Peer Reviewers are People Too…and Generous Scholars as Well
Given the stiff competition for publication space in top-tier journals, it is little wonder that many academic and scientific authors tend to think of the peer review process as tantamount to running the gauntlet. Whether long or short, a manuscript prepared for submission to a scholarly publisher represents an enormous investment – in time, money and intellectual effort, to be sure, and in most cases in other ways as well, such as the sacrifices made in other aspects of a researcher’s life. Confidence is a necessary requisite to submitting writing for publication, and that same confidence whispers the sounds of success in the ear of an author amidst the doubts of awaiting a reply. Less than ideal news from an acquisitions editor therefore tends to be extremely unwelcome, and the blow delivered by such news generally comes with the spectre of still more investment and sacrifice, while leaving a dent in that confidence so necessary to success.
The scenario I have described is unlikely to inspire a positive attitude toward the peer reviewers who find problems in a manuscript, and all the more when those problems prevent publication. It is therefore essential to stand back and view the situation from as objective a perspective as possible before replying to the editor. One viewpoint that should certainly be considered is that of the peer reviewers who evaluated your manuscript. In most cases the review process will be blind, so you will not know the identity of the reviewers, but there can be telltale signs in the comments you receive. Language and focus can, for example, reveal something about the specialisation and theoretical background of a reviewer. Using such clues to learn about your critic can help you understand why he or she may have responded in the ways you are encountering, and such understanding can help you devise remedies that will address the concerns of both the reviewer and the editor.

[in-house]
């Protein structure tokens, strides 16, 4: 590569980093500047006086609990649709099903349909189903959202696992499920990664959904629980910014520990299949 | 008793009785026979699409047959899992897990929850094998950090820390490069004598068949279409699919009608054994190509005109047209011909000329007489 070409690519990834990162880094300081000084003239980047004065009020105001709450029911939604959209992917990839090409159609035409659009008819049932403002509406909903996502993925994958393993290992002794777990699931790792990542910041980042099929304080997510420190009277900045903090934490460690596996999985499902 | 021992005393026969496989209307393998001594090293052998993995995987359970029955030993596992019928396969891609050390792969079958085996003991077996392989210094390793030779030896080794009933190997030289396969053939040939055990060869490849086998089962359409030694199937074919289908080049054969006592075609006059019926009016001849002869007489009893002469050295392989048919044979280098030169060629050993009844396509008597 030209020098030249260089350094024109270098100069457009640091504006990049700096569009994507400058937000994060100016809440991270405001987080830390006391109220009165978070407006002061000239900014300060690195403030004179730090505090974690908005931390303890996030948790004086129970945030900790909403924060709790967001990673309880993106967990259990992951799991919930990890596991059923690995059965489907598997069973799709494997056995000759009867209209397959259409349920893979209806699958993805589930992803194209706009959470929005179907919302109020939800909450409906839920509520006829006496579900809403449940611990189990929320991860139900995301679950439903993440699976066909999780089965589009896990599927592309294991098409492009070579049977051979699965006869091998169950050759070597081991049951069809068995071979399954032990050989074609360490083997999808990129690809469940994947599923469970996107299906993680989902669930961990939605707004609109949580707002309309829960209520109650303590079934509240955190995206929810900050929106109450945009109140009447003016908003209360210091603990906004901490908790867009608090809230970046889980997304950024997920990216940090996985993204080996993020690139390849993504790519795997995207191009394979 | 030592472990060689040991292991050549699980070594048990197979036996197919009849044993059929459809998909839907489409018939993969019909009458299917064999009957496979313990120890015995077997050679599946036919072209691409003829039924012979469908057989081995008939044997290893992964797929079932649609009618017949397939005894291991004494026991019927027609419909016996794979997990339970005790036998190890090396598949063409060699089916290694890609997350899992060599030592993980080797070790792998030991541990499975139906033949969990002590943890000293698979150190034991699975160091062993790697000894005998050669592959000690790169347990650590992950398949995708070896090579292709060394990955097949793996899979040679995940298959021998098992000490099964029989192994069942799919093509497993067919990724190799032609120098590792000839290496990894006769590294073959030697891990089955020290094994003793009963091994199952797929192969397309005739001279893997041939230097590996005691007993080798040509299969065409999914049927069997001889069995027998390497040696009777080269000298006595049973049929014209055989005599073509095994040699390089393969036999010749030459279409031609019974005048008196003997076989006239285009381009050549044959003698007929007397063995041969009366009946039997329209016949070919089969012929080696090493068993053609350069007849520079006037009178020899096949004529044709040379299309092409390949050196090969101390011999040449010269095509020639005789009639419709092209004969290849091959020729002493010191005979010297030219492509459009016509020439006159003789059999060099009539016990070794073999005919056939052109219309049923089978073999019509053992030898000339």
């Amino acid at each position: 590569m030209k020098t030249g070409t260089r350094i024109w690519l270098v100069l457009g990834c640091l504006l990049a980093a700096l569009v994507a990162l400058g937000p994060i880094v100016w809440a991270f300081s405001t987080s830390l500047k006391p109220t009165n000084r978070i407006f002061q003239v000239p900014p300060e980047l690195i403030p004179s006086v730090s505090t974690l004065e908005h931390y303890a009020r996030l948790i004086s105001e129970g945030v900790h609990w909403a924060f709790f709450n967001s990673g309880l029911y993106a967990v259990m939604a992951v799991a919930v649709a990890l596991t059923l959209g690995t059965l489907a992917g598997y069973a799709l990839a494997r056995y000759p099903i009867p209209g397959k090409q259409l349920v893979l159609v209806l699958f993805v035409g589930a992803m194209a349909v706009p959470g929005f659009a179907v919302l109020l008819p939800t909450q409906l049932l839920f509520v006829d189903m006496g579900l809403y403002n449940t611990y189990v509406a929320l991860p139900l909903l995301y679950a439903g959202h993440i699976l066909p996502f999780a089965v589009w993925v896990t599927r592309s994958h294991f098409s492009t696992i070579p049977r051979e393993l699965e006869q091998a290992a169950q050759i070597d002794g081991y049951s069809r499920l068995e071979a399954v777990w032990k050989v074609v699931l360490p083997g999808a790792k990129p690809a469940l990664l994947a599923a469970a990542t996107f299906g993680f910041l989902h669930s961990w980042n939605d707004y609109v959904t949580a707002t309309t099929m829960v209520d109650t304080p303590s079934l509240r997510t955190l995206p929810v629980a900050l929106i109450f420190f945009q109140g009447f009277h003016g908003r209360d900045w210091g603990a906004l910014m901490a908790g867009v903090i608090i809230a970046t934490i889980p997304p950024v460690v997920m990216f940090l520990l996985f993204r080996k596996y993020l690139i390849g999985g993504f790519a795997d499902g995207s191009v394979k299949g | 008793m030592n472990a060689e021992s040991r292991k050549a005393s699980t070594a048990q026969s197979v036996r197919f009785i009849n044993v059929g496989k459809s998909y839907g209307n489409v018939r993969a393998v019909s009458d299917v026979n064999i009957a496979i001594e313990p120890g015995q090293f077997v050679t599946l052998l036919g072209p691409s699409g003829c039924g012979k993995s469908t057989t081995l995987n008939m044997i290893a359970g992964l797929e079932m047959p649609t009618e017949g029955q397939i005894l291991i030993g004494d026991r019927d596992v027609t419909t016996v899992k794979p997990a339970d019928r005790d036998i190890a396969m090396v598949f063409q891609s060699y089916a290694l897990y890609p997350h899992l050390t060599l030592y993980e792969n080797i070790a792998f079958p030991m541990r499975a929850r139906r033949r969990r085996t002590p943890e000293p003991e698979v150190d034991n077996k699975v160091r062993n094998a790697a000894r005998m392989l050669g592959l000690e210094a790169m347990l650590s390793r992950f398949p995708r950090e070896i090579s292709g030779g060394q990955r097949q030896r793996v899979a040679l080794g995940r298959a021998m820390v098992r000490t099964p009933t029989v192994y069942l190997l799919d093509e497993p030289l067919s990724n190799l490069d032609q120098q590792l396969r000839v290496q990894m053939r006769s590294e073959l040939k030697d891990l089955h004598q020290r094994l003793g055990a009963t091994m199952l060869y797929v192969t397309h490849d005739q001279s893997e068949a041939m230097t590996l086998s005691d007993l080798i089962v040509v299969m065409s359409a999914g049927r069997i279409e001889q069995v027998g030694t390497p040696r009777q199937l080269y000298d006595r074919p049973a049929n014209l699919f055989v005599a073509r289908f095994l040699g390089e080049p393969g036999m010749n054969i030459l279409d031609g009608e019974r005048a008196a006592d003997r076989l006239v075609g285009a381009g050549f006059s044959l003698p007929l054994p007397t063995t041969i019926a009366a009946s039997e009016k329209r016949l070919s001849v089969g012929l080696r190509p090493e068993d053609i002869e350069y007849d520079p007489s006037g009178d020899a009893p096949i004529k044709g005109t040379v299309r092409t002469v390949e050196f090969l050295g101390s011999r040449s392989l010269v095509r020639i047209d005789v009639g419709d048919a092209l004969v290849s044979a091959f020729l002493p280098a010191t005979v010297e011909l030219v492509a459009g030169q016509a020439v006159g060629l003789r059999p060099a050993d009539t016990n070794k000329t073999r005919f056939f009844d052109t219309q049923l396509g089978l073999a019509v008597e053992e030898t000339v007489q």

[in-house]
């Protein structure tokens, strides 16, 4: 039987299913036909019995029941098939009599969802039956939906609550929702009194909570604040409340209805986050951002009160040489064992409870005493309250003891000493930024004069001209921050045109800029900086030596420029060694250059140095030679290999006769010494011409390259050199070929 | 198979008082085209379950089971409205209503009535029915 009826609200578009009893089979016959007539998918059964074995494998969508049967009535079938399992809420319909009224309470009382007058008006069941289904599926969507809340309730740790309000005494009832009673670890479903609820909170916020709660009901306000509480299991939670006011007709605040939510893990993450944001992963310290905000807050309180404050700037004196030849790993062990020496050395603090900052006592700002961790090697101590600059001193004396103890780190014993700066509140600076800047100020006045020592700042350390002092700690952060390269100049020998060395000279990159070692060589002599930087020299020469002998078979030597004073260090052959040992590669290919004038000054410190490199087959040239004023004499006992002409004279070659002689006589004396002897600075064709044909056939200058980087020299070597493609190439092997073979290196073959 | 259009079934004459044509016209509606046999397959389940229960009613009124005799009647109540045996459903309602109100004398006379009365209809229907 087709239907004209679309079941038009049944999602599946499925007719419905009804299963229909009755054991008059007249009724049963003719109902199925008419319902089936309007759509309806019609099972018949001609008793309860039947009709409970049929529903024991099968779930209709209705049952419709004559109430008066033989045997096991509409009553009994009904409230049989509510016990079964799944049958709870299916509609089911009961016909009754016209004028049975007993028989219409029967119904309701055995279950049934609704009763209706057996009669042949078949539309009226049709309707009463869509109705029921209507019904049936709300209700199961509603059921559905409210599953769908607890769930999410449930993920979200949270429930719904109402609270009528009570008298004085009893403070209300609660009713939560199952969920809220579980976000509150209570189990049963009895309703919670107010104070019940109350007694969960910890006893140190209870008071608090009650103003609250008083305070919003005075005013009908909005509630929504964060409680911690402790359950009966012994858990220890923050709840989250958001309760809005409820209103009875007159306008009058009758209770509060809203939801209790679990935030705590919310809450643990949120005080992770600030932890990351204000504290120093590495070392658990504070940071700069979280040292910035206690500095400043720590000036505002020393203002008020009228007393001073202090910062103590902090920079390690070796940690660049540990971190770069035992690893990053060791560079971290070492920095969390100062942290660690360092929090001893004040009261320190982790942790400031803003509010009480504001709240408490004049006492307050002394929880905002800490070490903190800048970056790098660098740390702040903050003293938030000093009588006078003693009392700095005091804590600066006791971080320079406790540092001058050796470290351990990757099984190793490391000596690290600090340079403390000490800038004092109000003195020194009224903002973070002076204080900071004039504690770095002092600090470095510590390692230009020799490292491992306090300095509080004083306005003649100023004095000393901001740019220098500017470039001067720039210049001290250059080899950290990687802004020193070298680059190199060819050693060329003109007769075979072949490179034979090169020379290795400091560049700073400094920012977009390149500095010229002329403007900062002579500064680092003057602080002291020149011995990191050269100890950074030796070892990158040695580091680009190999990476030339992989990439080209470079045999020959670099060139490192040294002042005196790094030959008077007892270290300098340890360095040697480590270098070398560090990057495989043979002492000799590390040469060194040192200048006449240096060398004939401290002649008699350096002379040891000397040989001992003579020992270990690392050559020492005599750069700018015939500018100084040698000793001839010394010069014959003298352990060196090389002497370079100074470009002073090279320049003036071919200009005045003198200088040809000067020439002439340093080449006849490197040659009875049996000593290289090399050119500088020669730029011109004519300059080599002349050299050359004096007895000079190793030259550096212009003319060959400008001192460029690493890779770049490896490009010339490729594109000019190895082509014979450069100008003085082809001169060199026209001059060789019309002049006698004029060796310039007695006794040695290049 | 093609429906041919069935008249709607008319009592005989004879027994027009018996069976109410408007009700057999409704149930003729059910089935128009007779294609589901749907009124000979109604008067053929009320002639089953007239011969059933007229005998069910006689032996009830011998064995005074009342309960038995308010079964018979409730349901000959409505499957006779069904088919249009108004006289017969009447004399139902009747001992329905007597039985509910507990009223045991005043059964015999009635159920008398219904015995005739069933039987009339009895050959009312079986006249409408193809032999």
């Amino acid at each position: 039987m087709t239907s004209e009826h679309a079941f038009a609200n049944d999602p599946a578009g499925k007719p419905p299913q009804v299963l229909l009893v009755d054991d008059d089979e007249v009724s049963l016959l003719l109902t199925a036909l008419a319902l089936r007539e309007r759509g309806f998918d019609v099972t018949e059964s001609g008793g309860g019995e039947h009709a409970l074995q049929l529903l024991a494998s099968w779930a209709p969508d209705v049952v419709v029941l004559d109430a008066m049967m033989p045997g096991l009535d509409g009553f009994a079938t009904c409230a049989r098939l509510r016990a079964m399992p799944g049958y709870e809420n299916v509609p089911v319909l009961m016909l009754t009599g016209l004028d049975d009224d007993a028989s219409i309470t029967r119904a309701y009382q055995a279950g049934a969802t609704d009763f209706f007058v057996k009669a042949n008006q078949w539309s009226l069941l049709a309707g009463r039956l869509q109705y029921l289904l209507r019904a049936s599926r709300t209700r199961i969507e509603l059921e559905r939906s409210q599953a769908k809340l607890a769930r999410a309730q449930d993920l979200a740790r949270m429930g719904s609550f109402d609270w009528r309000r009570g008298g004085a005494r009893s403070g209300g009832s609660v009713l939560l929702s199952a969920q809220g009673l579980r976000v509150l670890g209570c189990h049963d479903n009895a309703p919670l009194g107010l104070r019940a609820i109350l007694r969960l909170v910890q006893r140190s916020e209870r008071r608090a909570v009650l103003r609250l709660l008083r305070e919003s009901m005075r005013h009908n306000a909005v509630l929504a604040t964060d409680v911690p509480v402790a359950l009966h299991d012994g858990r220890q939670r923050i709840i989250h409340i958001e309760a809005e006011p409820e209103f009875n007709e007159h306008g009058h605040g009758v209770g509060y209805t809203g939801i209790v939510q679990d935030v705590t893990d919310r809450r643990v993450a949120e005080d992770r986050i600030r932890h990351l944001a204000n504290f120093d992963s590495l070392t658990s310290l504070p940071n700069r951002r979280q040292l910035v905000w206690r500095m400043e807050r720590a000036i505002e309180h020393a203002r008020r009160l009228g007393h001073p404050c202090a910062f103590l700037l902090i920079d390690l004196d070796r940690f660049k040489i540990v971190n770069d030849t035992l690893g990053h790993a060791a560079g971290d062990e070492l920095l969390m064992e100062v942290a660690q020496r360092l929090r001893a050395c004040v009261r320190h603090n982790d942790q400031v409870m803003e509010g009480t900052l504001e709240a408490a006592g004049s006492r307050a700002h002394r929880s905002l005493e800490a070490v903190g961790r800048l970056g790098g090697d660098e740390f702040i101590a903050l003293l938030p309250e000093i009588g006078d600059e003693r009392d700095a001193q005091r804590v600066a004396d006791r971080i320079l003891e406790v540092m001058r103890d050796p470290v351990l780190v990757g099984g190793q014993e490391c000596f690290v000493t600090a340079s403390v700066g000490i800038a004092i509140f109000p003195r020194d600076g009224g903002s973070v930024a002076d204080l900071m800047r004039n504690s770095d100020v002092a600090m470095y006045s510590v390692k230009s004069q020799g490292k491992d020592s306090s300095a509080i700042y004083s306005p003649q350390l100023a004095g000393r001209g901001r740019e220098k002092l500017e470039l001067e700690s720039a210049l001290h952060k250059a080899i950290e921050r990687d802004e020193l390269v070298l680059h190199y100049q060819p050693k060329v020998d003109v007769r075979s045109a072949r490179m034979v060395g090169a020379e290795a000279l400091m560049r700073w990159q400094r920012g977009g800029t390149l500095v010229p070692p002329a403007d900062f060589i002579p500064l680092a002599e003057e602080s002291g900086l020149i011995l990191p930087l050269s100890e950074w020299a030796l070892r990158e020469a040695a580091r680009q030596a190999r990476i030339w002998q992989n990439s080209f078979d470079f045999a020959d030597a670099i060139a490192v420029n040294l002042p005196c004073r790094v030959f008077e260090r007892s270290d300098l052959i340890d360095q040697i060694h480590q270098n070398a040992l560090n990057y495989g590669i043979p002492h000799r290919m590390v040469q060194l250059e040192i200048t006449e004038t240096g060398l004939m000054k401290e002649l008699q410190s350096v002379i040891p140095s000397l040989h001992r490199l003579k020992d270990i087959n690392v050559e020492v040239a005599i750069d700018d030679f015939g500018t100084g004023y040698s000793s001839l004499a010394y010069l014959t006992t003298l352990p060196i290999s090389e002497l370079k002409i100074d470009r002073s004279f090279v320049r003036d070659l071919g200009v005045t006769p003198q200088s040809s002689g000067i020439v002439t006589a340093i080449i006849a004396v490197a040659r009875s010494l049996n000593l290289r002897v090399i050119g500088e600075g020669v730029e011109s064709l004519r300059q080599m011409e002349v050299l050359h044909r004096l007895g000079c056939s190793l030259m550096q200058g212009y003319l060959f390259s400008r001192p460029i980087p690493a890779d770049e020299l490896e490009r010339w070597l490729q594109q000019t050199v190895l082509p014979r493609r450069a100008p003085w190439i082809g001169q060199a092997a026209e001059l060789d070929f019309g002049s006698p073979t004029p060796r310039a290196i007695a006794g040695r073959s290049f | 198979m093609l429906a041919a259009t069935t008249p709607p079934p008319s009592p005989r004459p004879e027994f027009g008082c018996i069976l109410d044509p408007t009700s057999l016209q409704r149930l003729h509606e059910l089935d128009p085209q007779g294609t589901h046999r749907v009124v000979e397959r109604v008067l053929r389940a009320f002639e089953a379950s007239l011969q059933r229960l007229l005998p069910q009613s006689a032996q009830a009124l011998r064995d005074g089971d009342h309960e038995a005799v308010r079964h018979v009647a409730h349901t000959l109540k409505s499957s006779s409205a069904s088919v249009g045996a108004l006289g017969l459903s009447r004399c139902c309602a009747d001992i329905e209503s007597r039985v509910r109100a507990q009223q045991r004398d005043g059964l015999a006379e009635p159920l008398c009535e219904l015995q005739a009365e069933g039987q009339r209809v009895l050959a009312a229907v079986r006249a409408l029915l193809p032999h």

Increase Your Chances of Getting Published
Equally important, however, is remembering that the peer reviewers assessing your writing are people and scholars just as you and your colleagues are. Indeed, they are your colleagues, and they too struggle with excessive demands on their time. In the grand majority of cases, peer reviewers do not need to be reading and commenting on your writing at all. They do it for a variety of reasons, including keeping abreast of recent scholarship in their areas of specialisation and contributing to the sound advancement of knowledge by working to uphold academic and scientific standards. Yes, there are benefits of various kinds for them, but their work also benefits you as a reader and researcher and your discipline as a whole. For the most part, peer reviewers are experts who perform an invaluable service for scholarly publication, and their generosity in sacrificing their time and sharing their knowledge and experience to help you improve your research and writing should be recognised as you reply to the editor and work at revising your manuscript for resubmission.